I’ve been avoiding writing this story for some time now. Not that I am afraid of judgement, I’ve let go of that fear a long ass time ago. I’m more fearful of anyone that might feel hurt through my words or judged themselves for this post. Please note, the stories I share today are my own and the experiences are my own. I’m not trying to suggest that this is the experience that every Christian has growing up, but this was mine. My church taught me a whole lot about love, but even more about shame and judgement.

These stories have been pleading to be shared. I’ve discovered that each time I share these privately, someone can relate. It doesn’t matter what faith they’ve been raised in, there’s usually a lesson at some point about not being “good enough.”

I was raised Southern Baptist and spent most of my free time at some sort of church activity growing up. However, as an adult, I’ve felt the same sort of shame in all sorts of religious places. I was triggered into a shame spiral as a 26-year-old while sitting through a week of Buddhist lessons at a Vipassana retreat. There have been yoga studios that were so judgmental that I walked out and never returned. There’s been “open minded” nondenominational churches that I’ve witnessed publicly shame queer people, my people.

So while the lessons I share today were experienced in my Baptist faith, I see them shared in nearly all major religions that I’ve tried out. I hope that before you get defensive, you simply hear my story.

I ask you to put yourself into the shoes of a young girl who felt unrelenting amounts of fear at the prospects of not only disappointing everyone around her, but also disappointing God.


As a young girl, I danced around the church with an innocent heart, eager to soak in every ounce of goodness being offered to me. I loved being a Christian and wore the title like a badge of honor across my chest. Swaying and singing along to the music on Sunday mornings made me feel so alive, so connected with something greater than me.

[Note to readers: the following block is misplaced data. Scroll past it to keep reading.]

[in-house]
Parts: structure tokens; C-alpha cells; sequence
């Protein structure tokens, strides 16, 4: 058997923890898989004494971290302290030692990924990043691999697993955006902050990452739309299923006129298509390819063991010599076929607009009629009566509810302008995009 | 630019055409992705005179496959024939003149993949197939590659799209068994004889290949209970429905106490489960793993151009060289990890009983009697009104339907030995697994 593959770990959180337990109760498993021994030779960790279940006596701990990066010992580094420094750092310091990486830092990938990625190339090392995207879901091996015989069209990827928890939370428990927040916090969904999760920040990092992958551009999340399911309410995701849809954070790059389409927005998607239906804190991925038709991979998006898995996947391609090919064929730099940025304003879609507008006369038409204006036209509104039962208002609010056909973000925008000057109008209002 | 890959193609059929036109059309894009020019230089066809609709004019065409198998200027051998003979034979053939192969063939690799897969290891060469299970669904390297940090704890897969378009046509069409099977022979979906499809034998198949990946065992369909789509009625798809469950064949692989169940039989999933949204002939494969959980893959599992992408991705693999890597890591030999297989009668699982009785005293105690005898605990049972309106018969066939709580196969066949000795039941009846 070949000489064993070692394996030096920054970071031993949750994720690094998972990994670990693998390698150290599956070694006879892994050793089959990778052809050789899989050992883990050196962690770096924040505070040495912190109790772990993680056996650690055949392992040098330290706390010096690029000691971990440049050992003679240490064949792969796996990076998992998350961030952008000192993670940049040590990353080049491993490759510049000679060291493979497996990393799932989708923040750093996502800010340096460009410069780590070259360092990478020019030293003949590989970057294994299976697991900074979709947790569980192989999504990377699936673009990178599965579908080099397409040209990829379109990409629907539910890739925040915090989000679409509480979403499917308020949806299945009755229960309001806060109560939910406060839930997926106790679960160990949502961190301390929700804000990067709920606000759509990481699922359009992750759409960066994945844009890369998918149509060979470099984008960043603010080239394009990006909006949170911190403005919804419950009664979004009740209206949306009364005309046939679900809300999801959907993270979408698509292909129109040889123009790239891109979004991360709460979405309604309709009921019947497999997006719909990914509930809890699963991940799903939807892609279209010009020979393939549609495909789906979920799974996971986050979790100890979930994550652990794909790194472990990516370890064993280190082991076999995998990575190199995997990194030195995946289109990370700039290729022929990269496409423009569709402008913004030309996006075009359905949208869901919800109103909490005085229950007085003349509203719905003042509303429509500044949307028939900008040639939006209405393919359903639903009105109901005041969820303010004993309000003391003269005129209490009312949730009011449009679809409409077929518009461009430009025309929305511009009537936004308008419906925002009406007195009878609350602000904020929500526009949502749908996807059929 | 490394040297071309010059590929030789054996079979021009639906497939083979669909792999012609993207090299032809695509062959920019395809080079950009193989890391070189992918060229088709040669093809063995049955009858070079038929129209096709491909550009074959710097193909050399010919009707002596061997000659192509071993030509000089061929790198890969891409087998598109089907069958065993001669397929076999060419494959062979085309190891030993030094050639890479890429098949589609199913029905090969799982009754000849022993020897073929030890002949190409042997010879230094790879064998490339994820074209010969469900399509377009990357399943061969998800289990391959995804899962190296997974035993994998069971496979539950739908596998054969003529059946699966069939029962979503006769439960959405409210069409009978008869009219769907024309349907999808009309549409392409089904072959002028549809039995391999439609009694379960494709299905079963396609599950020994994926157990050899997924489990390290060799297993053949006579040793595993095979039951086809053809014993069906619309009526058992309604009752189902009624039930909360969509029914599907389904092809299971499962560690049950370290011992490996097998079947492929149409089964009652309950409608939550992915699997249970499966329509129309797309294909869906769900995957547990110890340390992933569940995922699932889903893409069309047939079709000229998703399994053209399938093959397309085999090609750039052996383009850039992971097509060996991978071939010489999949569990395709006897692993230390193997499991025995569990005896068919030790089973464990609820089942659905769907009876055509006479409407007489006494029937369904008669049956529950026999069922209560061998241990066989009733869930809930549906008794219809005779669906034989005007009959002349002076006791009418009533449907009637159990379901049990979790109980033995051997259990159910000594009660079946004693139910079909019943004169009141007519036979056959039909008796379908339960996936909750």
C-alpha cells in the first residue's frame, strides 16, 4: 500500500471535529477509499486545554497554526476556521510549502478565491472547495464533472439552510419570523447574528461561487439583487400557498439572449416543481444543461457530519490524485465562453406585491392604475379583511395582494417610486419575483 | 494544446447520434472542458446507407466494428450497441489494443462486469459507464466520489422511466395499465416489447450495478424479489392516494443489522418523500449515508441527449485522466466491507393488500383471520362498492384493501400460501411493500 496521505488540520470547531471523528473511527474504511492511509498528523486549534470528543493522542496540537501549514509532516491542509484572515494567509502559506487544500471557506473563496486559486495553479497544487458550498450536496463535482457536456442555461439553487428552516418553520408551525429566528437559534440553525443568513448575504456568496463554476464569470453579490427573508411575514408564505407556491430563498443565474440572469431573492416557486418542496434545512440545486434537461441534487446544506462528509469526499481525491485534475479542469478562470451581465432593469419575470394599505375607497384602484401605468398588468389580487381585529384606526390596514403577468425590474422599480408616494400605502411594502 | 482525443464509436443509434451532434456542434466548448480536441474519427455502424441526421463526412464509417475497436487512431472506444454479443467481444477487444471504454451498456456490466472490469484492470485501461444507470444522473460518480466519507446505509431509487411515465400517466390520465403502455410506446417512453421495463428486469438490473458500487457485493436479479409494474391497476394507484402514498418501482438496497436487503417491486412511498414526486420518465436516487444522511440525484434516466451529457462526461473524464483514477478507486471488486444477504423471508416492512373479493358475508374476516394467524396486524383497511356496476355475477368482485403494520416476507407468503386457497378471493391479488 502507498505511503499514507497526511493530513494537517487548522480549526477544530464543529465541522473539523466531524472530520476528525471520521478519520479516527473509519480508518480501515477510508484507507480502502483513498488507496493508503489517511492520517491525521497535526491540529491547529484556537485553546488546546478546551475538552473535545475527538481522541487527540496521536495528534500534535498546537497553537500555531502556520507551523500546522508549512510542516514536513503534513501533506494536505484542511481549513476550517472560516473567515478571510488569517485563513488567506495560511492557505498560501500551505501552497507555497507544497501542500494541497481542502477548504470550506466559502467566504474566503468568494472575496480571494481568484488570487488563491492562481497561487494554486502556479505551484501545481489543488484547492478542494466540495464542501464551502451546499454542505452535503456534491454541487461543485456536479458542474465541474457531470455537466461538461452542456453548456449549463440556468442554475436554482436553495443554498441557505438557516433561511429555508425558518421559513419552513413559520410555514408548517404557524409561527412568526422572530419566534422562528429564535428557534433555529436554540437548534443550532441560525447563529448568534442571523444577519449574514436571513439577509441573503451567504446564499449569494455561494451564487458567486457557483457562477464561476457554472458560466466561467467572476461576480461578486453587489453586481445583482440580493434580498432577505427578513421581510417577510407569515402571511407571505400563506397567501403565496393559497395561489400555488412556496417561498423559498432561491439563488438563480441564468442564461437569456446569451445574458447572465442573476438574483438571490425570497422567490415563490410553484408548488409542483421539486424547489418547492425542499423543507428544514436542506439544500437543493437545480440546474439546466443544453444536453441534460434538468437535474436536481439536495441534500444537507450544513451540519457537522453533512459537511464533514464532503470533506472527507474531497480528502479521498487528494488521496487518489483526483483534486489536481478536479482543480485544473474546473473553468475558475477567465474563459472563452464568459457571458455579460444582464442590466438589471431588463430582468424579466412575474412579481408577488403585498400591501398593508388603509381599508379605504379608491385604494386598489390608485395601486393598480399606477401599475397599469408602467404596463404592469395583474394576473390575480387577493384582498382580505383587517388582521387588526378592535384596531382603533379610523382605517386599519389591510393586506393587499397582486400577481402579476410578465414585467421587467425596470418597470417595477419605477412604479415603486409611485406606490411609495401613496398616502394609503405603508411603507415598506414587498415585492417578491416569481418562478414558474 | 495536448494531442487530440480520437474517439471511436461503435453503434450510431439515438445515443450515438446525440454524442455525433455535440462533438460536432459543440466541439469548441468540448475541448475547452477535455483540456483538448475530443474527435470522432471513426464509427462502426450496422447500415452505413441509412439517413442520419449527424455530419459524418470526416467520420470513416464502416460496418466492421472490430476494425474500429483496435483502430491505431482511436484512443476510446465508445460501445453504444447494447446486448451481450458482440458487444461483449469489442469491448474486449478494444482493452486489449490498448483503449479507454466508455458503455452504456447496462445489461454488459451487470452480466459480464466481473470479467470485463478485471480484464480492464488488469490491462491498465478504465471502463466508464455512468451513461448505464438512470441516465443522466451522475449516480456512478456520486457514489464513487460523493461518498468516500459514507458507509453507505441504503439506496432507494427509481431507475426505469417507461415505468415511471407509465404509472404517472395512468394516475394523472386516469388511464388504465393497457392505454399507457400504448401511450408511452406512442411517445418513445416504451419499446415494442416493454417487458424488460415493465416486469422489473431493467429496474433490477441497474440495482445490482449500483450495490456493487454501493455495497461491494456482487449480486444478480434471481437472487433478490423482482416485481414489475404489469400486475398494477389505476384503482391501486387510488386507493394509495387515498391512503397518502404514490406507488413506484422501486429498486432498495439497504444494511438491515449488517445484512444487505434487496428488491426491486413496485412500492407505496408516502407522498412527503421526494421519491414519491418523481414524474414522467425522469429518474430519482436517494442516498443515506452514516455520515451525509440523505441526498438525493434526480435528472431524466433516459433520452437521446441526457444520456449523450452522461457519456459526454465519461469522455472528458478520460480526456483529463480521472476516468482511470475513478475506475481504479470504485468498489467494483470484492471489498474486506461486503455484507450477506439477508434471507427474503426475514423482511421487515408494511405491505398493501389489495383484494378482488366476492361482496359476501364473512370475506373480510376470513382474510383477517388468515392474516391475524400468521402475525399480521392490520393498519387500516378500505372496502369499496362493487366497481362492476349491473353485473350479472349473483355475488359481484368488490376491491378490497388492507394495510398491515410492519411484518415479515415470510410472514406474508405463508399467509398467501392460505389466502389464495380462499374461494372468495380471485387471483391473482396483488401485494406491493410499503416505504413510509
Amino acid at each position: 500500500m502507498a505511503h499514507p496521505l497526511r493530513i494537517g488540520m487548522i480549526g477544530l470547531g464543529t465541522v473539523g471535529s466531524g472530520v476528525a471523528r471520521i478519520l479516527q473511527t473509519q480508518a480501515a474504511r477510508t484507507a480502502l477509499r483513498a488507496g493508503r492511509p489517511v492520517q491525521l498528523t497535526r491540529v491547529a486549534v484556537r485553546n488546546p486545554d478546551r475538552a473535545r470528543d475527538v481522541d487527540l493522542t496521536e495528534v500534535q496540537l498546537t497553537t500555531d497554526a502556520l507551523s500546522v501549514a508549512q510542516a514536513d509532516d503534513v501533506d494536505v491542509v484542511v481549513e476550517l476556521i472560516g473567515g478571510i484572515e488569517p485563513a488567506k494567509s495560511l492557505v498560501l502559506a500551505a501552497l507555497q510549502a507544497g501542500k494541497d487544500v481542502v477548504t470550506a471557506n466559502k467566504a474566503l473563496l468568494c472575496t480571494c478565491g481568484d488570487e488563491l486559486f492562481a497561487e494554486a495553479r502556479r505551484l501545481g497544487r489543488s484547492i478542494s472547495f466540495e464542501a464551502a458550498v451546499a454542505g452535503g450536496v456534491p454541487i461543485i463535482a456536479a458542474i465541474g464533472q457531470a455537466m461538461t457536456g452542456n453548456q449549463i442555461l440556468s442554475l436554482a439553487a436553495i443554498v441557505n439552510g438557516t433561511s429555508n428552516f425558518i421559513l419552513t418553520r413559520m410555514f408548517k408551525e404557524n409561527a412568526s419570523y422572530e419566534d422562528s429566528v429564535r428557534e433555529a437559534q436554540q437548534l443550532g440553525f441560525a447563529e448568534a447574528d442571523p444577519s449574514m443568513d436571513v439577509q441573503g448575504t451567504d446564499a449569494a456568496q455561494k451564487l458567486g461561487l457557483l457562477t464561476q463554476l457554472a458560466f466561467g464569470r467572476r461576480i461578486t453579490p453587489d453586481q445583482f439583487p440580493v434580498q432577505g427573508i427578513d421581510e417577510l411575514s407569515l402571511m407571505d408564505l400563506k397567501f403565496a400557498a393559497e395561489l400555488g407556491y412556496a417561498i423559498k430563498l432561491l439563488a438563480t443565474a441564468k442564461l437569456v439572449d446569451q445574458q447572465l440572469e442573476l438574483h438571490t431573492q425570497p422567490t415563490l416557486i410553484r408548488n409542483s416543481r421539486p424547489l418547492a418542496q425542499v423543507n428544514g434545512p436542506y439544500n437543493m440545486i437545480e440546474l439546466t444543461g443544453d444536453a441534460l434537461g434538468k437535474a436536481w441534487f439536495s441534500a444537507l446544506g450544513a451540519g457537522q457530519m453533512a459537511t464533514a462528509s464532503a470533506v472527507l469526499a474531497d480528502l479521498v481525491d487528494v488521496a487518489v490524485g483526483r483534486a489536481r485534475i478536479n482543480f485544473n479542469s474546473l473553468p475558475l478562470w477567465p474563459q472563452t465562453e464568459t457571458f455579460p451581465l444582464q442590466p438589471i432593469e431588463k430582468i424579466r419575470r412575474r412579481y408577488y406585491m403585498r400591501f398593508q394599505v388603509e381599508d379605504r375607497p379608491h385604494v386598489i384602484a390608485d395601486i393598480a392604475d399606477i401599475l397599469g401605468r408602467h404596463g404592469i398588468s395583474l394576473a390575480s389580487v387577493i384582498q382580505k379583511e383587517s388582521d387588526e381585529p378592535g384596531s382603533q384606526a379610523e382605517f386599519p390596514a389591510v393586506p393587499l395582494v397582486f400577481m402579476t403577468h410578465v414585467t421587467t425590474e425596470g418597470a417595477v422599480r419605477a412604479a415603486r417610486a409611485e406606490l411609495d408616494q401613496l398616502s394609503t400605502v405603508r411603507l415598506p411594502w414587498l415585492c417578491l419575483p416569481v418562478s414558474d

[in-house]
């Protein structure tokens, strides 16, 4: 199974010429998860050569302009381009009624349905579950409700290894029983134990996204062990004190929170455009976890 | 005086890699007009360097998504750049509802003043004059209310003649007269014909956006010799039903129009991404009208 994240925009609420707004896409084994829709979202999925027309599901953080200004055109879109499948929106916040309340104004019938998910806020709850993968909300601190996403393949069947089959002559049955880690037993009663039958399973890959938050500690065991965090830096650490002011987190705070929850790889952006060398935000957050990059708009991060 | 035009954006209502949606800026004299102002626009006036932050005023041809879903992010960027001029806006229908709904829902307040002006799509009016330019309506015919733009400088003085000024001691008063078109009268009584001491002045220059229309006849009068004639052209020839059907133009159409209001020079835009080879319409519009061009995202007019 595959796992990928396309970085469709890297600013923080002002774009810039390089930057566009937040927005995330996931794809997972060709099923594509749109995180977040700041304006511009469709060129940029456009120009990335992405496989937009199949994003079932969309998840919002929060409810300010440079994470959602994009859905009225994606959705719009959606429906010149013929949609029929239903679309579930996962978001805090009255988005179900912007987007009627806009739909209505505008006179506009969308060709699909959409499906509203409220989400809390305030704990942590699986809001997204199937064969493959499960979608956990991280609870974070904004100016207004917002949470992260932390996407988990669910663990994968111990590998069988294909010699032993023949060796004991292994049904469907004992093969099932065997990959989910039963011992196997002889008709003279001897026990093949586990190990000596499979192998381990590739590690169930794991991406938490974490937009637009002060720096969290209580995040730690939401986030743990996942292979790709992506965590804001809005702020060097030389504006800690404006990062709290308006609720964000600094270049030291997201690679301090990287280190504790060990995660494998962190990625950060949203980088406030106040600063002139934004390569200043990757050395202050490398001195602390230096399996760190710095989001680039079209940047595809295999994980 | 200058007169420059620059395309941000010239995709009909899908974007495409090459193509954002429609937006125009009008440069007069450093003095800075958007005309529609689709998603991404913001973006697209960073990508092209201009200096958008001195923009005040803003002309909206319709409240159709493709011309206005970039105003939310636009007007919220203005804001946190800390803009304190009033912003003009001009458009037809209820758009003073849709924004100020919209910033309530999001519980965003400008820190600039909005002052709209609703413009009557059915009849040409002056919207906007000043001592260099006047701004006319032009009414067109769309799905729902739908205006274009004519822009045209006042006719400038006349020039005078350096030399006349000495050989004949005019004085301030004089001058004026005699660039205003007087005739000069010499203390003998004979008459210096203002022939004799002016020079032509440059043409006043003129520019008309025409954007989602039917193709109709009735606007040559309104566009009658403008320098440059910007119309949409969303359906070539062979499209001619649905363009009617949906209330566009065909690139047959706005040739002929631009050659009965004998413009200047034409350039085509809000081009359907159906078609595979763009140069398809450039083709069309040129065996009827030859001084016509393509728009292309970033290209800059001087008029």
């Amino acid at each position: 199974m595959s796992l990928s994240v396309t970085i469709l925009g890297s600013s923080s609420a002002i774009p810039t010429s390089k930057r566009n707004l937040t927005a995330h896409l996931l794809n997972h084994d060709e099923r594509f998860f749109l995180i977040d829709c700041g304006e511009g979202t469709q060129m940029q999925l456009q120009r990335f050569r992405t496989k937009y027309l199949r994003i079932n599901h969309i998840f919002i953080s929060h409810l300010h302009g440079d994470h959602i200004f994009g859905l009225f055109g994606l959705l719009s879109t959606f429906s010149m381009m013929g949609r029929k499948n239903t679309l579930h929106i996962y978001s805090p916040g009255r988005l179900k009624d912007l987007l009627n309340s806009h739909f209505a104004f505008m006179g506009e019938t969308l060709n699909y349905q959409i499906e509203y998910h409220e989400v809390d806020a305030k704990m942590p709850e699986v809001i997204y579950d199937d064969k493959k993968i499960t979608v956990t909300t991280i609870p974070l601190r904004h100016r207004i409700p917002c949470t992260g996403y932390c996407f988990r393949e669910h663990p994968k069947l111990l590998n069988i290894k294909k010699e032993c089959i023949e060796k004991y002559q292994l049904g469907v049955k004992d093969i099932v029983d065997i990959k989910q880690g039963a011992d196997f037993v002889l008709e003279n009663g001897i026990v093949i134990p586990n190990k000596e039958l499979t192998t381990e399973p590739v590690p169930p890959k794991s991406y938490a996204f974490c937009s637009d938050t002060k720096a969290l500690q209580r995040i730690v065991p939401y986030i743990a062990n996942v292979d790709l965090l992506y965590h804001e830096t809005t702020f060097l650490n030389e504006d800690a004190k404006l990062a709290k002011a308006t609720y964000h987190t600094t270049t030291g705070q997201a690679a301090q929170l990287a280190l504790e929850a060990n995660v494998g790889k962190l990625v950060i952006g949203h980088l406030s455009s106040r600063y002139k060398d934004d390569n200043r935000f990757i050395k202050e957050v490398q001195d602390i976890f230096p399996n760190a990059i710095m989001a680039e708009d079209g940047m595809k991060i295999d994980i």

^ having the best time at church

Regardless of any challenges I had within the church walls in my early adolescence, I cannot help but be incredibly grateful for the foundation given to me in that place. I knew unequivocally that I was loved and that I had the power to love all those around me. Easily, I breathed in the words of Christ, telling us to treat our neighbors with kindness, to show grace to everyone.

I did my very best to walk his path, priding myself not on how “cool” I was, but on how well I could care for others. My biggest goal was to be known for being the nicest girl in the room, always quick to help someone in need. I loved so grandly, there were times I thought my heart would burst with the intensity of it.

I wanted everyone to feel like I did, so I shared my message with as many people as I could. A young evangelist – I’d walk around with my pretty pink bible in my arms, hoping someone would ask me about it. As soon as I was old enough, I began volunteering time within the church, teaching the younger children. I even hosted my own bible study group at my house when I was around ten-years-old.


So, what changed? I was introduced to shame.

As a child, the lessons I received in Sunday School were always light and hopeful. The focus was always around kindness, around being a good person, and the recognition that we are truly loved by a heavenly father. It was all positive and I soaked it all in.

I can distinctly remember when this changed for me though. I was about eleven-years-old when my hormones began shifting. My cheerful demeanor was suddenly being hit by mini waves of sadness and anger. I also began to notice boys in a new way, notice the changes happening in my body, and was reacting to romantic movies in a way that left me feeling frightened.